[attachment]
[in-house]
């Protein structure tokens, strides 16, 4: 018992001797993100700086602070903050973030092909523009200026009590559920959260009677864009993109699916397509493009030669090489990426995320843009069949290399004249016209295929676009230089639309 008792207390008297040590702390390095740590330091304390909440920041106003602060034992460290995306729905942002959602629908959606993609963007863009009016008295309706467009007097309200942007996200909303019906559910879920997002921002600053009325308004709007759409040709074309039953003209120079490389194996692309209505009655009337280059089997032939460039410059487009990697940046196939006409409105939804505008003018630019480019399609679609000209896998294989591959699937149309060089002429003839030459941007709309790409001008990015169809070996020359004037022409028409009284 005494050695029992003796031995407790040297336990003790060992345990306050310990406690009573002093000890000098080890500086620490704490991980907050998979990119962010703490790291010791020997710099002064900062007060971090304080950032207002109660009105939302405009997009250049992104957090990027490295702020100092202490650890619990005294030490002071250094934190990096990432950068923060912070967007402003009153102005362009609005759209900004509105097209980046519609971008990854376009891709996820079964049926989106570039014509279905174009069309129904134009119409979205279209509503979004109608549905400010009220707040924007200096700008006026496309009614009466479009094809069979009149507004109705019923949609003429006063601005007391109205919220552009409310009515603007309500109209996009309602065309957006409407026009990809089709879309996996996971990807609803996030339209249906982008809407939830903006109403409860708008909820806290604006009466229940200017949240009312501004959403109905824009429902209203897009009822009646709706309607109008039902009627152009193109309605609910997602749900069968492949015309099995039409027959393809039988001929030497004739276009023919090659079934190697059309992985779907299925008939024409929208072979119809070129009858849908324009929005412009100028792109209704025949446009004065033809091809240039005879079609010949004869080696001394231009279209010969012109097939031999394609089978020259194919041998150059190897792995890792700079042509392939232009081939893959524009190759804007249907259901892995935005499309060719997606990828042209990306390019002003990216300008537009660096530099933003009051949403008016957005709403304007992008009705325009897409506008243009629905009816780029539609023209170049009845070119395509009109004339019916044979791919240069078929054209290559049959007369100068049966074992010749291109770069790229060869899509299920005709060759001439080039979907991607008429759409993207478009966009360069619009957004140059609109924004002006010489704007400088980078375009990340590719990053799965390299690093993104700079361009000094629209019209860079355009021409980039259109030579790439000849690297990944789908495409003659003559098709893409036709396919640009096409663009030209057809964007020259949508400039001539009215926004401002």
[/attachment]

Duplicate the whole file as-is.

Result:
[in-house]
């Protein structure tokens, strides 16, 4: 018992001797993100700086602070903050973030092909523009200026009590559920959260009677864009993109699916397509493009030669090489990426995320843009069949290399004249016209295929676009230089639309 008792207390008297040590702390390095740590330091304390909440920041106003602060034992460290995306729905942002959602629908959606993609963007863009009016008295309706467009007097309200942007996200909303019906559910879920997002921002600053009325308004709007759409040709074309039953003209120079490389194996692309209505009655009337280059089997032939460039410059487009990697940046196939006409409105939804505008003018630019480019399609679609000209896998294989591959699937149309060089002429003839030459941007709309790409001008990015169809070996020359004037022409028409009284 005494050695029992003796031995407790040297336990003790060992345990306050310990406690009573002093000890000098080890500086620490704490991980907050998979990119962010703490790291010791020997710099002064900062007060971090304080950032207002109660009105939302405009997009250049992104957090990027490295702020100092202490650890619990005294030490002071250094934190990096990432950068923060912070967007402003009153102005362009609005759209900004509105097209980046519609971008990854376009891709996820079964049926989106570039014509279905174009069309129904134009119409979205279209509503979004109608549905400010009220707040924007200096700008006026496309009614009466479009094809069979009149507004109705019923949609003429006063601005007391109205919220552009409310009515603007309500109209996009309602065309957006409407026009990809089709879309996996996971990807609803996030339209249906982008809407939830903006109403409860708008909820806290604006009466229940200017949240009312501004959403109905824009429902209203897009009822009646709706309607109008039902009627152009193109309605609910997602749900069968492949015309099995039409027959393809039988001929030497004739276009023919090659079934190697059309992985779907299925008939024409929208072979119809070129009858849908324009929005412009100028792109209704025949446009004065033809091809240039005879079609010949004869080696001394231009279209010969012109097939031999394609089978020259194919041998150059190897792995890792700079042509392939232009081939893959524009190759804007249907259901892995935005499309060719997606990828042209990306390019002003990216300008537009660096530099933003009051949403008016957005709403304007992008009705325009897409506008243009629905009816780029539609023209170049009845070119395509009109004339019916044979791919240069078929054209290559049959007369100068049966074992010749291109770069790229060869899509299920005709060759001439080039979907991607008429759409993207478009966009360069619009957004140059609109924004002006010489704007400088980078375009990340590719990053799965390299690093993104700079361009000094629209019209860079355009021409980039259109030579790439000849690297990944789908495409003659003559098709893409036709396919640009096409663009030209057809964007020259949508400039001539009215926004401002």